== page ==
Beloved horror novelist Anne Rice passed away on Saturday following complications from a stroke. The author of a litany of modern vampire classics like Interview With a Vampire, The Vampire Lestat and Queen of the Damned had a devoted following for her rich, gothic, frequently steamy tails of the glamorous undead. But while Rice was deeply preoccupied with darkness as a subject, she was also haunted by Jesus and spoke often and candidly of both her love for Christ and disappointment with Christians.
You’ve probably heard the Mahatma Gandhi quote: “I like your Christ, but not your Christianity.” This was Rice’s attitude. Though raised Catholic, Rice spent much of her life as an atheist. That changed in 1998 when she returned to her beloved New Orleans and, along with it, the Catholic Church, with which she suddenly found a deep bond. As she would write in her memoir Called Out of Darkness:
In the moment of surrender, I let go of all the theological or social questions which had kept me from [God] for countless years. I simply let them go. There was the sense, profound and wordless, that if He knew everything I did not have to know everything, and that, in seeking to know everything, I’d been, all of my life, missing the entire point. No social paradox, no historic disaster, no hideous record of injustice or misery should keep me from Him. No question of Scriptural integrity, no torment over the fate of this or that atheist or gay friend, no worry for those condemned and ostracized by my church or any other church should stand between me and Him. The reason? It was magnificently simple: He knew how or why everything happened; He knew the disposition of every single soul. He wasn’t going to let anything happen by accident! Nobody was going to go to Hell by mistake.
In 2005, she wrote Christ the Lord: Out of Egypt, a fictionalized account of Jesus’ childhood. But in 2010, she posted a lengthy statement on Facebook declaring that while she still loved Jesus, she no longer wanted to be identified with American Christianity.
“Today I quit being a Christian,” she wrote. “I remain committed to Christ as always but not to being ‘Christian’ or to being part of Christianity. It’s simply impossible for me to ‘belong’ to this quarrelsome, hostile, disputatious and deservedly infamous group. For ten years, I’ve tried. I’ve failed. I’m an outsider. My conscience will allow nothing else.”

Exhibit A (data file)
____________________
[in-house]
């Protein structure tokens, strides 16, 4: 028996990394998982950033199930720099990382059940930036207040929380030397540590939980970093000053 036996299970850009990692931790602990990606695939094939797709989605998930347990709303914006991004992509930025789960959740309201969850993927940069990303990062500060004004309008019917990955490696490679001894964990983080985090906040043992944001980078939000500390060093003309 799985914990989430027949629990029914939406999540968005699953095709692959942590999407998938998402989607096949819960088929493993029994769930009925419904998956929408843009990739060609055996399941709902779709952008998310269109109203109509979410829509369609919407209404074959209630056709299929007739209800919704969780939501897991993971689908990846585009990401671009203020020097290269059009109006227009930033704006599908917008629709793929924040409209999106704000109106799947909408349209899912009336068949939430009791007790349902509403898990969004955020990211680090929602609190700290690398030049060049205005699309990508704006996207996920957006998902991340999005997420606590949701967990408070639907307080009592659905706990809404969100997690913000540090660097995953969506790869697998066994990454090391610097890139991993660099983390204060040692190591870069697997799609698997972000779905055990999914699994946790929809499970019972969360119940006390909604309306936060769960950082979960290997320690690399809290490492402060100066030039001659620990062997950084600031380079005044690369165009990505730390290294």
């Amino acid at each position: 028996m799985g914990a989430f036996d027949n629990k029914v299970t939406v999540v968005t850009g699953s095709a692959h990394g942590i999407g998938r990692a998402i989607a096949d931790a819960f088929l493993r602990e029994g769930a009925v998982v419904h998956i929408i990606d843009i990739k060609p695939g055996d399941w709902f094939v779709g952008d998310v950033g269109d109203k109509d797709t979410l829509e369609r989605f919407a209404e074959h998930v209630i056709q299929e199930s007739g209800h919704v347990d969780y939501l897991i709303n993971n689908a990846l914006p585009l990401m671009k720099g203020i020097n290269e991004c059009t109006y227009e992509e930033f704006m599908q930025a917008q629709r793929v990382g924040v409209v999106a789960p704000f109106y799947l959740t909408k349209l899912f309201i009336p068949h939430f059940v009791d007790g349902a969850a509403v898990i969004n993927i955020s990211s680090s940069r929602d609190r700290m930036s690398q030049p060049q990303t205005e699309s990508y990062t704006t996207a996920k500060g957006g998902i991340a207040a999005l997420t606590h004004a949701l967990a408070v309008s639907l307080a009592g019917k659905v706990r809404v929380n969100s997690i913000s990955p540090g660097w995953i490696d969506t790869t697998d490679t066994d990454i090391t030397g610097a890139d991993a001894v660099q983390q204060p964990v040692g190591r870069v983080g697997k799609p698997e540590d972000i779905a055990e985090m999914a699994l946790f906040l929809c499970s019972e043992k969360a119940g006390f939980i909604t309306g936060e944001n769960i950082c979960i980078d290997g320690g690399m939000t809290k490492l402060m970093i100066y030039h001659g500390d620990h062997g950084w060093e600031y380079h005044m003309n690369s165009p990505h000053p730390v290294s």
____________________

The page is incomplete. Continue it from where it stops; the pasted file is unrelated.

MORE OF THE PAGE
Shortly thereafter, she released a clarifying statement, saying that while Jesus was still central to her life, “following Christ does not mean following His followers.”
“My faith in Christ is central to my life,” she wrote. “My conversion from a pessimistic atheist lost in a world I didn’t understand, to an optimistic believer in a universe created and sustained by a loving God is crucial to me. But following Christ does not mean following His followers. Christ is infinitely more important than Christianity and always will be, no matter what Christianity is, has been or might become.”
Later, in an interview with Alice Cooper for Billboard, Rice confirmed that she was still in love with Jesus, but not with church. “Though I’ve moved away from institutional Christianity and organized religion — and all its theological strife — my devotion to Jesus remains fierce,” she told Cooper. “My faith blazes in my vampire novels, and in the Witching Hour series, and even in the erotica I’ve written.”
I believe our capacity to love, to know pleasure, to want to live lives of meaning — all this reflects the existence of a loving and personal Creator. I dream of all things human being reconciled in our ethical institutions and moral institutions; I dream of all of us being redeemed in every way. This is why the story of the Incarnation is so important to me, the story of Jesus being born amongst us, growing up amongst us, working and sweating and struggling as we do, and dying amongst us before he rose from the dead and ascended into Heaven. I write about outsiders seeking redemption in one form or another and always will.
Rice was 80 when she passed.